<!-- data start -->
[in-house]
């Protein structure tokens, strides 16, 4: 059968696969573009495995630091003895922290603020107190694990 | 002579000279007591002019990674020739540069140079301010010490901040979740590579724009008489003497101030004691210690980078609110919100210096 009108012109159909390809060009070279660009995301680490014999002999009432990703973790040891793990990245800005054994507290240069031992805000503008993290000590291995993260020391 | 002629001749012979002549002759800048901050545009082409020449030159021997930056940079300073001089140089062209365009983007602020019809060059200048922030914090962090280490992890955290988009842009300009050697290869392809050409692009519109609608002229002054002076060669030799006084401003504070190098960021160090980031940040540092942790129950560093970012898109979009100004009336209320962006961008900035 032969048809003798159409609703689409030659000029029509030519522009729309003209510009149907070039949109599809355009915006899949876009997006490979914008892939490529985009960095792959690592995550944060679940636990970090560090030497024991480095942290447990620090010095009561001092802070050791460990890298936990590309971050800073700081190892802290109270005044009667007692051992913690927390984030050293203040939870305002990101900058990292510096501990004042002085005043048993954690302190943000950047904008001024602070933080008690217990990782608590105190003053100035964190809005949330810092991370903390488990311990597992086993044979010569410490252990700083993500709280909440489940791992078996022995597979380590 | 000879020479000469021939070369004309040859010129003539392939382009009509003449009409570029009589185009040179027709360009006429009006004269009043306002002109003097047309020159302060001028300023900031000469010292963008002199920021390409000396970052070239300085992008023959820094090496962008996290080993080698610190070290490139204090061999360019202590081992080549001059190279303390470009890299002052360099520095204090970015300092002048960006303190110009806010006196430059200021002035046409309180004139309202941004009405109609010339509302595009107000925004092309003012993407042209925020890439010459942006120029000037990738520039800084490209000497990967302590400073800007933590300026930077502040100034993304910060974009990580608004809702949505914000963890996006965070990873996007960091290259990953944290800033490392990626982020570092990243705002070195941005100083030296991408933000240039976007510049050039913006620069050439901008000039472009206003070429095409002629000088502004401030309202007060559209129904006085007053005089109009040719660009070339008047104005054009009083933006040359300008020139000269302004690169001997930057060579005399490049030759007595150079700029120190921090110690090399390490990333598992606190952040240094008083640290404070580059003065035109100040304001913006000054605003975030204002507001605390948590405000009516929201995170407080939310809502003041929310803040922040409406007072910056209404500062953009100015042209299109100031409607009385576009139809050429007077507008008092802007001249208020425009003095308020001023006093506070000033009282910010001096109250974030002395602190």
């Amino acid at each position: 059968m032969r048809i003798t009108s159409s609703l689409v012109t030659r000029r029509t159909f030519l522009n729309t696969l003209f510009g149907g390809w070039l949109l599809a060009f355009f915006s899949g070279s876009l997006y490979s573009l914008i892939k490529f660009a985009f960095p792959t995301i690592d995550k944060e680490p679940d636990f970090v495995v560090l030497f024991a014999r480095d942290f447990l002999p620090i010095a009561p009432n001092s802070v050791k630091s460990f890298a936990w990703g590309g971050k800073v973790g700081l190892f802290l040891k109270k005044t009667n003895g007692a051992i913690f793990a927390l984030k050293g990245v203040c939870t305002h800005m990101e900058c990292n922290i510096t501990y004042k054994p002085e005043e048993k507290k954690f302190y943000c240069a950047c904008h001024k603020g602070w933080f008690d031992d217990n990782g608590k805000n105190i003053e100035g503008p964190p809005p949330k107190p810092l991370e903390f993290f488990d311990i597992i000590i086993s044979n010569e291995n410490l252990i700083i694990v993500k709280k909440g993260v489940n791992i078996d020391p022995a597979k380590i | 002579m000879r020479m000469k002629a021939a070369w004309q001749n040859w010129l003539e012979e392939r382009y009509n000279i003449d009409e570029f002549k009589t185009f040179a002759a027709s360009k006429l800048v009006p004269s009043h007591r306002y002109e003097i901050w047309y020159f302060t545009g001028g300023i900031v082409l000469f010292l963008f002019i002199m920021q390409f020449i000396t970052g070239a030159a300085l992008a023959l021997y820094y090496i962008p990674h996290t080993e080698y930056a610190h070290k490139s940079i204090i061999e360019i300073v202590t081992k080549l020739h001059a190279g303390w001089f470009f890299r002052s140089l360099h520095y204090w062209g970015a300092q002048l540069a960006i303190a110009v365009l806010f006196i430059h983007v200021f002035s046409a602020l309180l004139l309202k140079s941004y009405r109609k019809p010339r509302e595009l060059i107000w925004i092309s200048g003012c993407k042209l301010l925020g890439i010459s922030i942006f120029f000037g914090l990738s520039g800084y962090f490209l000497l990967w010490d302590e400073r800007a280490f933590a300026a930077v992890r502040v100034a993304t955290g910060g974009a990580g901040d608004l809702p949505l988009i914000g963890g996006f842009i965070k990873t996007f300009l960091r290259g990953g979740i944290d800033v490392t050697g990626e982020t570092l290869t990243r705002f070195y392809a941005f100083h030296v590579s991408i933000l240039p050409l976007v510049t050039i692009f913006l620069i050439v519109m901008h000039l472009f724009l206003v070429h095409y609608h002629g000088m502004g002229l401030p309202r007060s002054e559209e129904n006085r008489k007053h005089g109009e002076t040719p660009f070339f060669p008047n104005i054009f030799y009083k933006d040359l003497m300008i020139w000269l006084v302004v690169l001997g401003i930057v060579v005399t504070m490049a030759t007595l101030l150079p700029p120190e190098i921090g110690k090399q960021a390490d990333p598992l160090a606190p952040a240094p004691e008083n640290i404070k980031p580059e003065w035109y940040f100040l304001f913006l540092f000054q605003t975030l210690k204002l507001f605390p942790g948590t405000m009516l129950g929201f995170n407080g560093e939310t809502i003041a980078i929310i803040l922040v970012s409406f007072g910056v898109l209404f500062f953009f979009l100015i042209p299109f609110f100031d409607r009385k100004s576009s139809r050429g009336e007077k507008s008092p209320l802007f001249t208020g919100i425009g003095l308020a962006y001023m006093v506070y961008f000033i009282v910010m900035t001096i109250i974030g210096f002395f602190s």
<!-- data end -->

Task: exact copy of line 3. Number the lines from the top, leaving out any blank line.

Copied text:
């Amino acid at each position: 059968m032969r048809i003798t009108s159409s609703l689409v012109t030659r000029r029509t159909f030519l522009n729309t696969l003209f510009g149907g390809w070039l949109l599809a060009f355009f915006s899949g070279s876009l997006y490979s573009l914008i892939k490529f660009a985009f960095p792959t995301i690592d995550k944060e680490p679940d636990f970090v495995v560090l030497f024991a014999r480095d942290f447990l002999p620090i010095a009561p009432n001092s802070v050791k630091s460990f890298a936990w990703g590309g971050k800073v973790g700081l190892f802290l040891k109270k005044t009667n003895g007692a051992i913690f793990a927390l984030k050293g990245v203040c939870t305002h800005m990101e900058c990292n922290i510096t501990y004042k054994p002085e005043e048993k507290k954690f302190y943000c240069a950047c904008h001024k603020g602070w933080f008690d031992d217990n990782g608590k805000n105190i003053e100035g503008p964190p809005p949330k107190p810092l991370e903390f993290f488990d311990i597992i000590i086993s044979n010569e291995n410490l252990i700083i694990v993500k709280k909440g993260v489940n791992i078996d020391p022995a597979k380590i | 002579m000879r020479m000469k002629a021939a070369w004309q001749n040859w010129l003539e012979e392939r382009y009509n000279i003449d009409e570029f002549k009589t185009f040179a002759a027709s360009k006429l800048v009006p004269s009043h007591r306002y002109e003097i901050w047309y020159f302060t545009g001028g300023i900031v082409l000469f010292l963008f002019i002199m920021q390409f020449i000396t970052g070239a030159a300085l992008a023959l021997y820094y090496i962008p990674h996290t080993e080698y930056a610190h070290k490139s940079i204090i061999e360019i300073v202590t081992k080549l020739h001059a190279g303390w001089f470009f890299r002052s140089l360099h520095y204090w062209g970015a300092q002048l540069a960006i303190a110009v365009l806010f006196i430059h983007v200021f002035s046409a602020l309180l004139l309202k140079s941004y009405r109609k019809p010339r509302e595009l060059i107000w925004i092309s200048g003012c993407k042209l301010l925020g890439i010459s922030i942006f120029f000037g914090l990738s520039g800084y962090f490209l000497l990967w010490d302590e400073r800007a280490f933590a300026a930077v992890r502040v100034a993304t955290g910060g974009a990580g901040d608004l809702p949505l988009i914000g963890g996006f842009i965070k990873t996007f300009l960091r290259g990953g979740i944290d800033v490392t050697g990626e982020t570092l290869t990243r705002f070195y392809a941005f100083h030296v590579s991408i933000l240039p050409l976007v510049t050039i692009f913006l620069i050439v519109m901008h000039l472009f724009l206003v070429h095409y609608h002629g000088m502004g002229l401030p309202r007060s002054e559209e129904n006085r008489k007053h005089g109009e002076t040719p660009f070339f060669p008047n104005i054009f030799y009083k933006d040359l003497m300008i020139w000269l006084v302004v690169l001997g401003i930057v060579v005399t504070m490049a030759t007595l101030l150079p700029p120190e190098i921090g110690k090399q960021a390490d990333p598992l160090a606190p952040a240094p004691e008083n640290i404070k980031p580059e003065w035109y940040f100040l304001f913006l540092f000054q605003t975030l210690k204002l507001f605390p942790g948590t405000m009516l129950g929201f995170n407080g560093e939310t809502i003041a980078i929310i803040l922040v970012s409406f007072g910056v898109l209404f500062f953009f979009l100015i042209p299109f609110f100031d409607r009385k100004s576009s139809r050429g009336e007077k507008s008092p209320l802007f001249t208020g919100i425009g003095l308020a962006y001023m006093v506070y961008f000033i009282v910010m900035t001096i109250i974030g210096f002395f602190s």